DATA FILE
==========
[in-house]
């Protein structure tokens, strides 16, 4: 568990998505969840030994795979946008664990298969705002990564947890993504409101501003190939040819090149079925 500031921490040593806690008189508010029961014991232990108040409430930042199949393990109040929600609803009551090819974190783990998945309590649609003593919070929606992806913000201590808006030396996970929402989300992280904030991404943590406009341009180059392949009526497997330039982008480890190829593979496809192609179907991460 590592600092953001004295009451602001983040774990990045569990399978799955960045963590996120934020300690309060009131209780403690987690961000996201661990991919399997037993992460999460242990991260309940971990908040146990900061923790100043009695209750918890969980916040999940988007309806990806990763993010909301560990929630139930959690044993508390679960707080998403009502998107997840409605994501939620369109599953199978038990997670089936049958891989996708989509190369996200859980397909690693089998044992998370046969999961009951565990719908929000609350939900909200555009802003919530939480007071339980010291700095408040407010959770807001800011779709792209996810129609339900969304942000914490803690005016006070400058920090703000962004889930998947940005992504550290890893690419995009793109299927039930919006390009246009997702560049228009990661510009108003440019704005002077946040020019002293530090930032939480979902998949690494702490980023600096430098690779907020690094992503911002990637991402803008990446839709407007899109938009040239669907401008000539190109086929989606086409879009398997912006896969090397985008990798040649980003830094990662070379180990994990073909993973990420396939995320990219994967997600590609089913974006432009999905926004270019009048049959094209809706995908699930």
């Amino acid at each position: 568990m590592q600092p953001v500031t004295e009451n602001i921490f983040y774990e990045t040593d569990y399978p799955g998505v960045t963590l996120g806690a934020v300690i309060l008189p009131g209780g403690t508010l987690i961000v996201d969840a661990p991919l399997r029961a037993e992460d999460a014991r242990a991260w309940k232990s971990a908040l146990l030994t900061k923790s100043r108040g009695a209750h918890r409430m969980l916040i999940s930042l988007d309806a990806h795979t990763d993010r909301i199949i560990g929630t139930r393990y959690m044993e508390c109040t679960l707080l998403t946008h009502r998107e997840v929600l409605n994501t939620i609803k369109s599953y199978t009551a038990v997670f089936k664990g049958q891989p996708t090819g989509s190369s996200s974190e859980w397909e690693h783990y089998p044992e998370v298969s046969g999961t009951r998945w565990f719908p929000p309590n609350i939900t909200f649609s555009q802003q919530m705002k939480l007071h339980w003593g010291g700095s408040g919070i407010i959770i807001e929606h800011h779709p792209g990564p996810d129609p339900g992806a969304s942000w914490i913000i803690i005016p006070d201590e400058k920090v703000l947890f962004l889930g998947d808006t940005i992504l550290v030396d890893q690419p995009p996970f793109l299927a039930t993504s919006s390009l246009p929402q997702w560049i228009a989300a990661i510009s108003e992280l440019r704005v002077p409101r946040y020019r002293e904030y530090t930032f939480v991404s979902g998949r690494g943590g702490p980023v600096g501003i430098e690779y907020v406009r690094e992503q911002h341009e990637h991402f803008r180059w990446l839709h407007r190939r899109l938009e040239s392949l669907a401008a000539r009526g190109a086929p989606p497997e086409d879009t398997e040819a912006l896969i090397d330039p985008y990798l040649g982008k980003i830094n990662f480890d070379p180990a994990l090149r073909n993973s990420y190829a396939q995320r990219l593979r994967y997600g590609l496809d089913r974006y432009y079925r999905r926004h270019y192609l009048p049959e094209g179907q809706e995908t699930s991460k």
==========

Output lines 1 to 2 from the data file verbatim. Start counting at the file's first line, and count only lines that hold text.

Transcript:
[in-house]
């Protein structure tokens, strides 16, 4: 568990998505969840030994795979946008664990298969705002990564947890993504409101501003190939040819090149079925 500031921490040593806690008189508010029961014991232990108040409430930042199949393990109040929600609803009551090819974190783990998945309590649609003593919070929606992806913000201590808006030396996970929402989300992280904030991404943590406009341009180059392949009526497997330039982008480890190829593979496809192609179907991460 590592600092953001004295009451602001983040774990990045569990399978799955960045963590996120934020300690309060009131209780403690987690961000996201661990991919399997037993992460999460242990991260309940971990908040146990900061923790100043009695209750918890969980916040999940988007309806990806990763993010909301560990929630139930959690044993508390679960707080998403009502998107997840409605994501939620369109599953199978038990997670089936049958891989996708989509190369996200859980397909690693089998044992998370046969999961009951565990719908929000609350939900909200555009802003919530939480007071339980010291700095408040407010959770807001800011779709792209996810129609339900969304942000914490803690005016006070400058920090703000962004889930998947940005992504550290890893690419995009793109299927039930919006390009246009997702560049228009990661510009108003440019704005002077946040020019002293530090930032939480979902998949690494702490980023600096430098690779907020690094992503911002990637991402803008990446839709407007899109938009040239669907401008000539190109086929989606086409879009398997912006896969090397985008990798040649980003830094990662070379180990994990073909993973990420396939995320990219994967997600590609089913974006432009999905926004270019009048049959094209809706995908699930």